Dirk, thanks so much for your good thoughts and gutsy gospel endeavor to plant a new church. Church plants and campus ministries are the R&D department of our denomination, and I need to listen well to the issues and struggles you encounter.
I like your instincts. You recognize something is off in how we understand the church. I feel that in my bones too, and I’m convinced we must allow mission to organize and shape our church life.
I’m equally certain, however, that we have been discipled by our consumer culture. It has seeped in way deeper than we ever thought, shaping even our expectations of church and worship. Worship has become a commodity that we take in or casually take a pass on, depending on our lifestyle preferences and personal tastes: Did I like the music? Did the sermon feed me? Was it at a convenient time/place for my busy schedule? Did it deal with the issues I care about?
Church plants sometimes get accused of selling out or dumbing down to be relevant to culture, but I find many established churches equally, if not more so, shaped by this individual-focused consumer mind-set; they just have code words that mask it well: Was the worship “uplifting”? Did the sermon “feed” me? These may be valid questions, but notice that the reference point is still me!
We’re all “drinking the Kool-Aid.” Our consumer culture has formed us all into American Idol judges, rating our experiences of church and worship. Of course, the problem is that you can never worship or meet Jesus from the judge’s seat.
Speaking of idols, your conference presenter’s question about your queen—“What do you trust way too much?”—is really an idol question. In what do we place our deepest trust to grow our churches: a kickin’ worship band or sublime organ, a compelling preacher, refined liturgy, small groups that meet our felt needs?
Notice the assumption within the question—that ministry tools and the right strategy will build your church. I find techniques, helpful as they are, easy idols for us church leaders and people of the pew, who are so desperate to see churches flourish again. Instead, what we need most is a change in lifestyle. We need to center our lives on Jesus.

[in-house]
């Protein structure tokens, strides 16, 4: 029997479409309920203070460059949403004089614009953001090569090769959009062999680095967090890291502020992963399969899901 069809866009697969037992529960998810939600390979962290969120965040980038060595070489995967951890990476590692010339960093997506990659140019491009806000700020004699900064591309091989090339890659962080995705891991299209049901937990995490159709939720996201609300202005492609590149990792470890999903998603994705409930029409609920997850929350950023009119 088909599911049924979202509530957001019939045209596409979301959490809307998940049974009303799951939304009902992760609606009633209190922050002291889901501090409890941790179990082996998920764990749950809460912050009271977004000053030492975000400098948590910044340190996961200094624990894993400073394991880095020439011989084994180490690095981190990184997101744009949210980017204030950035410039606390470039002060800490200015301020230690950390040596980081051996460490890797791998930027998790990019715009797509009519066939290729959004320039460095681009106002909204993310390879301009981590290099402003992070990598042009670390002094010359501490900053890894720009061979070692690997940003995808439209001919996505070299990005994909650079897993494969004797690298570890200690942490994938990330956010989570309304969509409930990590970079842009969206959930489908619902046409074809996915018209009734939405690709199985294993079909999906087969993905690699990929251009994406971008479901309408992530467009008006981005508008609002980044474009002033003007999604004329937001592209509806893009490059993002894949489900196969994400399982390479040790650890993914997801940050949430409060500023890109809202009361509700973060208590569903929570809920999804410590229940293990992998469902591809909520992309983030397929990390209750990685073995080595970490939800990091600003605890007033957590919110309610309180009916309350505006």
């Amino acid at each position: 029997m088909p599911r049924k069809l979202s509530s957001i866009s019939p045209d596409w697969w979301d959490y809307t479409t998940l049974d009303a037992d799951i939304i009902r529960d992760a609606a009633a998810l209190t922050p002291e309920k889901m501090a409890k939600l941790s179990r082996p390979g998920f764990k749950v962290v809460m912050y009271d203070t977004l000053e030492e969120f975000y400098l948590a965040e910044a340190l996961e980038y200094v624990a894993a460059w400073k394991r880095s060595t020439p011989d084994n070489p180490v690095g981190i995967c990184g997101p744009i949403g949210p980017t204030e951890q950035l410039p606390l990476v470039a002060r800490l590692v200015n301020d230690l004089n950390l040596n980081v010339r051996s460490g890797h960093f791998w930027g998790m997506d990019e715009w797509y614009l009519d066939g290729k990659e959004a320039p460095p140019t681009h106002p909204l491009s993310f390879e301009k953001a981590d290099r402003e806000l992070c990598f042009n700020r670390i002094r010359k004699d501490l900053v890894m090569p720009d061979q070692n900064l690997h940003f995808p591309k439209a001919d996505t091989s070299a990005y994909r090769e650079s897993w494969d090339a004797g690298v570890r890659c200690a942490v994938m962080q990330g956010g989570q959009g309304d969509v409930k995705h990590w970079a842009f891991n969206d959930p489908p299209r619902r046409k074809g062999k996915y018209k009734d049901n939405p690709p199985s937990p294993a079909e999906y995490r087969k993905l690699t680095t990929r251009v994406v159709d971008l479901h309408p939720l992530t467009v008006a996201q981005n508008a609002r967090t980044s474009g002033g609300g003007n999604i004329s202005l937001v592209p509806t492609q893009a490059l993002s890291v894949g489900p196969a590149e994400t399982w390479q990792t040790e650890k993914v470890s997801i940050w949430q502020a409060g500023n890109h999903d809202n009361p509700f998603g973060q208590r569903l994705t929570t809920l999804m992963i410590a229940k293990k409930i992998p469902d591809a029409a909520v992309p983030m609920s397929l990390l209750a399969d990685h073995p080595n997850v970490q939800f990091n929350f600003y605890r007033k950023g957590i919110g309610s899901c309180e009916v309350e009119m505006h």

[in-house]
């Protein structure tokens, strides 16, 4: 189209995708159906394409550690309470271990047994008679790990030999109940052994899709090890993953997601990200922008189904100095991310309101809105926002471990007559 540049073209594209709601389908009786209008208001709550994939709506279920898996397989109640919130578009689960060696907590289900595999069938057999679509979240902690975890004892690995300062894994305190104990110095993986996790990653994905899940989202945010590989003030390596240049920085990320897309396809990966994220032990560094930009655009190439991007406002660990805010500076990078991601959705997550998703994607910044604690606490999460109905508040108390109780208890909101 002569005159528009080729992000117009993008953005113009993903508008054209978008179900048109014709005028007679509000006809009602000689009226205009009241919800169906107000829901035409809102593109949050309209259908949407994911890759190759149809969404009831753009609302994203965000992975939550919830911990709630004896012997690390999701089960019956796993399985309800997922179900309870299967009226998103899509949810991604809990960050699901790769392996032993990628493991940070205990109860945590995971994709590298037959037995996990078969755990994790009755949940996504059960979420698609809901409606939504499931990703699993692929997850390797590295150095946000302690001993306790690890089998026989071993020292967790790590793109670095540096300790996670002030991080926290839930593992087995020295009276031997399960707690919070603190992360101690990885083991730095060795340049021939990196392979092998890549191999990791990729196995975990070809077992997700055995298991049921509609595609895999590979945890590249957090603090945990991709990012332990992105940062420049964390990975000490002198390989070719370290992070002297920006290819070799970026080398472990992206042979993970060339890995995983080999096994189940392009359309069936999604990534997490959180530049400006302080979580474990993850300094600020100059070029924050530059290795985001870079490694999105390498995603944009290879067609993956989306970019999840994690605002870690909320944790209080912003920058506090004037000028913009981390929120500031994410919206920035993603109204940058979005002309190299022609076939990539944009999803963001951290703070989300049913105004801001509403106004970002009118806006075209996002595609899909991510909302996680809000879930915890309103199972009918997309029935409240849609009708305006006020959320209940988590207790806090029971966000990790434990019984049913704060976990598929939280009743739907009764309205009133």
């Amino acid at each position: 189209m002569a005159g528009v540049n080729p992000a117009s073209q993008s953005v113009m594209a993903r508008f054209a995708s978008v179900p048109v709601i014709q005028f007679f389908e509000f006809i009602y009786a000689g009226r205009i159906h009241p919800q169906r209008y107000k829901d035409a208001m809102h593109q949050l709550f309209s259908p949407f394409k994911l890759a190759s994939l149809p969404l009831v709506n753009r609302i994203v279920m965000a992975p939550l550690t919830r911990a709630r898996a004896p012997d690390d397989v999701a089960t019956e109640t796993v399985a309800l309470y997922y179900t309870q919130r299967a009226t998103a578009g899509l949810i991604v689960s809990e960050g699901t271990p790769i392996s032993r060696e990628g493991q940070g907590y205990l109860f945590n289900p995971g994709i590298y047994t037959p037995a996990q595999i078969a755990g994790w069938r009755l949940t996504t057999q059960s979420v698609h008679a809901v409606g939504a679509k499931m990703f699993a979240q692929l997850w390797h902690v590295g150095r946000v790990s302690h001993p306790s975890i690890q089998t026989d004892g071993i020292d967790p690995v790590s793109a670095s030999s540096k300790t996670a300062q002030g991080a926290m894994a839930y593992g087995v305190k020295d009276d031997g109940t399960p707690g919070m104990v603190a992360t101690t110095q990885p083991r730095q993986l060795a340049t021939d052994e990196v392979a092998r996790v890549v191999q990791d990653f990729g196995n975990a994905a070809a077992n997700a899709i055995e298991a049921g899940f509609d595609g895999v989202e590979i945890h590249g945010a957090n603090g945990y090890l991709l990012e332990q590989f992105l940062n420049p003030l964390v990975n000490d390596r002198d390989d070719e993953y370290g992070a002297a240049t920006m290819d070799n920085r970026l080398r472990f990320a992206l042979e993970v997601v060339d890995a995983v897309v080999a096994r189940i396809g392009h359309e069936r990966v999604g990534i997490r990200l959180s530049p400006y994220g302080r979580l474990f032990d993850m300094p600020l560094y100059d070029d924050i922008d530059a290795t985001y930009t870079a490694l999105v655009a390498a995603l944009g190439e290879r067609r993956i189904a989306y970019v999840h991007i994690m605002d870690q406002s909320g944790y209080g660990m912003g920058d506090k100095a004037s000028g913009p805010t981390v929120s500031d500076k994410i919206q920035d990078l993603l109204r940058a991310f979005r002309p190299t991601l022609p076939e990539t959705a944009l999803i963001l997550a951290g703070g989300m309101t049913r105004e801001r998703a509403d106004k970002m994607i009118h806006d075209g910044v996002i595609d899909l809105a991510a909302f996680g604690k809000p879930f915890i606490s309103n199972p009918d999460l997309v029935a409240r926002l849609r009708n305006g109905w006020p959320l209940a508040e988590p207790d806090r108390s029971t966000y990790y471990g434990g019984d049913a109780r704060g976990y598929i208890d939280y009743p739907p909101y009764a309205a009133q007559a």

While I’m tempted to chuck the whole worship show, I’m holding out for the practice of public Christian worship to reclaim its countercultural edge again. Where else do people gather together with others they usually don’t associate with, to focus on Someone other than themselves, and pay attention to news that mostly contradicts their personal assumptions and challenges their idolized cares? Lashing ourselves to the mast of weekly worship might be the most important practice for the church to orient our lives around Jesus and resist the siren call of consumerism.
To do that, we’ll need to help people reimagine worship within God’s mission, to understand it as a relationship (covenant) renewal ceremony, where our unique identity in the gospel is formed and fed, where the reality of the resurrection is reinjected into our living, where we’re formed in the way of Jesus and learn to live yielded lives to the King. That’s hard work, especially when we’re groomed to bow to the authority of our desires. But that makes it all the more vital that we give the best of our thought, prayers, and energy to this reimagining.
So how can we call people to follow Jesus in a way that doesn’t force them to make massive cultural leaps, but find in Jesus the most hopeful reality for living in our world? I hope that we can continue this conversation, because together we’re better.
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